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From being a beautiful balmy day, the sky has begun to darken, exactly as the forecast had indicated.  I look for shelter, just in case, and am drawn to a sign, ‘Giganty Mocy’.  Not at all sure what I’ll find, in I go.  The gallery space is a revelation.

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The rain is spotting when I come out again.  A nearby florist provides the first of my presents, and I pause to read the synagogue sign. I backtrack a little way to a small indoor shopping centre, where chocolates and brandy are easily purchased.

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The sky gets blacker and the rain starts to bounce.  People scurry for cover.  Nothing for it but to seek shelter until Ania and Hubert have finished their shopping expedition.  ‘Degustacja’ meets my requirements perfectly.  There’s cake, of course!

Bełchatów has become a big town, with numerous housing estates, largely due to the proximity of the power station.  My walk today centres on the older part of town, and nearby there’s also a huge outdoor market.  I think it’s fairly typical of many Polish towns.

This website will give you a few facts about the area, including my recently featured Zbiornik Wawrzkowniza.  I have one more small town to show you before heading south to Kraków.  I hope you’ve enjoyed the series and can come along with me.  Meantime, coffee, I think.  Don’t you?

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Many thanks to all my contributors this week, and to my readers too.  As always, there are some great walks featured below.  If you’d like to join me, details are on my Jo’s Monday walk page.  Just click on the logo.

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I remember Peebles covered in snow and freezing! Lovely to see it through Smidge’s eyes :

The Tweed Valley and Neidpath Castle, Peebles

Jackie goes into a little history of an art form :

Tattooed

Roll up!  Roll up!  Get your tickets here!

T is for Theatreland#atozchallenge

Becky reminds me just how beautiful the Algarve can be in Springtime :

A quick stroll near Olhao da Restauracao

While Jude is having such a fine time in Cornwall!  Almost makes you want to move :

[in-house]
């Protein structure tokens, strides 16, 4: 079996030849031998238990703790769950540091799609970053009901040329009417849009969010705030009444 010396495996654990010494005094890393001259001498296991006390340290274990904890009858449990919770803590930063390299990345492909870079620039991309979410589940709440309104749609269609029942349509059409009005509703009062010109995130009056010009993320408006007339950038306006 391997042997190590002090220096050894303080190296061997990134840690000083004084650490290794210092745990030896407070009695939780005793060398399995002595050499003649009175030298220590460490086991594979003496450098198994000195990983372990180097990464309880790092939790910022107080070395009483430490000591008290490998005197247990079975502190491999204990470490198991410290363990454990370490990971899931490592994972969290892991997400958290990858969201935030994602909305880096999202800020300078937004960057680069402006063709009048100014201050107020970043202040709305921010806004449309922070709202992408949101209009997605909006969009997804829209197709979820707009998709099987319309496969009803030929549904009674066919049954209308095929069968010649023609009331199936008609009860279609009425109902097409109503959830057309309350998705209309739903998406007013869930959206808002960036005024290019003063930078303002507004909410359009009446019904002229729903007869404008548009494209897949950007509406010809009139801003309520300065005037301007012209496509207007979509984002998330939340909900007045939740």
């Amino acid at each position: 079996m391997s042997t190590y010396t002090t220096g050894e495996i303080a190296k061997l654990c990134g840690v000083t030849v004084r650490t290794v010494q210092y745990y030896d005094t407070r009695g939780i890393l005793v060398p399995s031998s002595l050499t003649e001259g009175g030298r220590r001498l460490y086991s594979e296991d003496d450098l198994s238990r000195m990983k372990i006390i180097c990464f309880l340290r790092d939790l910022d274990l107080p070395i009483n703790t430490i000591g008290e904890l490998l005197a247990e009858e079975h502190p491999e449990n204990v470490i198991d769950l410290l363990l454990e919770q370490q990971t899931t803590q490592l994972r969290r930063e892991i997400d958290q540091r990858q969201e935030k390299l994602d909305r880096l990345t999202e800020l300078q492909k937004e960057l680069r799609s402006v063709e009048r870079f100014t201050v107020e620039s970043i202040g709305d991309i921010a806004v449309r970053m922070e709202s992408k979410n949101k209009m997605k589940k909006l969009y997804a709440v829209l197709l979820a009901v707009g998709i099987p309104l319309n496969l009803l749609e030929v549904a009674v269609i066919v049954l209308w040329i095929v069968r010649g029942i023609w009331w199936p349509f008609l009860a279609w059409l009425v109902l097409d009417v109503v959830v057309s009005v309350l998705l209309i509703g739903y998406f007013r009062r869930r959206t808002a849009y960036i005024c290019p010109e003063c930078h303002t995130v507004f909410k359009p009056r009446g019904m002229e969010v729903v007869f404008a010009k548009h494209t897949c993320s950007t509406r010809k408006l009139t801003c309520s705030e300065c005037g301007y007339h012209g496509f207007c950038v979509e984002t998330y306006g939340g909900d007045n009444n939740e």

Walking around Trencrom

I am in awe of this lady!  Tish, doing ‘qi gong’, surrounded by dappled lushness.  Wouldn’t you want to be there?

The power of green and dappled sunlight this morning on the Linden Walk

From nature to architecture, with Jaspa :

The remarkable houses of Bello and Reborati, Montevideo, Uruguay

Do be careful Drake’s green-eyed monster doesn’t get you!

Airborne walk

And please help Esther up the hill, should you see her struggling :

Misty Morning Walk

Pauline gives us lots of reasons to visit Brisbane, and even goes interactive!

Final few hours in Brisbane

I knew about Dumbo in NYC, but I had no idea about this wonderful walk :

Brooklyn Bridge Park

I’m rounding off with a blog that’s new to me, but a place I’ve long wanted to visit.  Great photos, too :

Wye Valley: Symonds Yat Circular

That’s it for another week.  The weather here has turned dreary, but that’s Bank Holidays for you.  I have much catching up to do.  See you soon, and happy walking!

Six word Saturday

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Good time on a grey day

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The sun doesn’t have to shine to make me happy.  Being with people I love in a beautiful place does the trick too.  Thursday had me slip-sliding about at the Yorkshire Sculpture Park (in the wrong shoes, again!)  But it was worth it when I found the rhododendrons in full flower in the woods.

I will be taking you there on one of my Monday walks, but I just had to share this beauty.  I half wondered if it would qualify as a wildflower for Jude’s Garden Challenge.  Then I decided it didn’t really matter.  She’ll love it anyway.

Happy Bank Holiday weekend to all you Brits!  Hope you find some sunshine somewhere.  Cate is having problems at Six Word Saturday.

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Zbiornik Wawrzkowizna

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Life is pretty busy for my Polish family, so when I was bundled into the car for a swift outing, between shifts of work, I didn’t know quite what to expect. Staying in rural Zawady, I seldom did.  Language so often seemed to get the better of me.

With interest I gazed out of the window as we passed through our local town, Bełchatów, and soon after that turned down a path signed Zbiornik Wawrzkowizna.  I know!  Not the easiest place name you ever saw.  Dad insists that Polish is simple.  You just spell out each letter, slowly. Mystified, I followed, as we left the car in woodland parking.  A complex of buildings sat off to one side, and a gate led to a small animal farm and stables.

My cousin, Jadwiga, smilingly explained that she sometimes comes here to ride, and pointed out her favourite horse.  It was dimly lit in the stables, so I can’t show him to you.  Soon though we were out in bright sunlight, beside a swiftly flowing canal and heading towards a vast expanse of water.

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Nestled in amongst the trees were a series of tall, green Toblerone-shaped chalets, several of them occupied.  A few youngsters lounged on the steps, idling the day away.  It felt a little like ‘Center Parcs’ and I realised that it was, in fact, a sports and recreation centre.  In Summer there would be an admission charge, but in low season it was free to wander, and we did.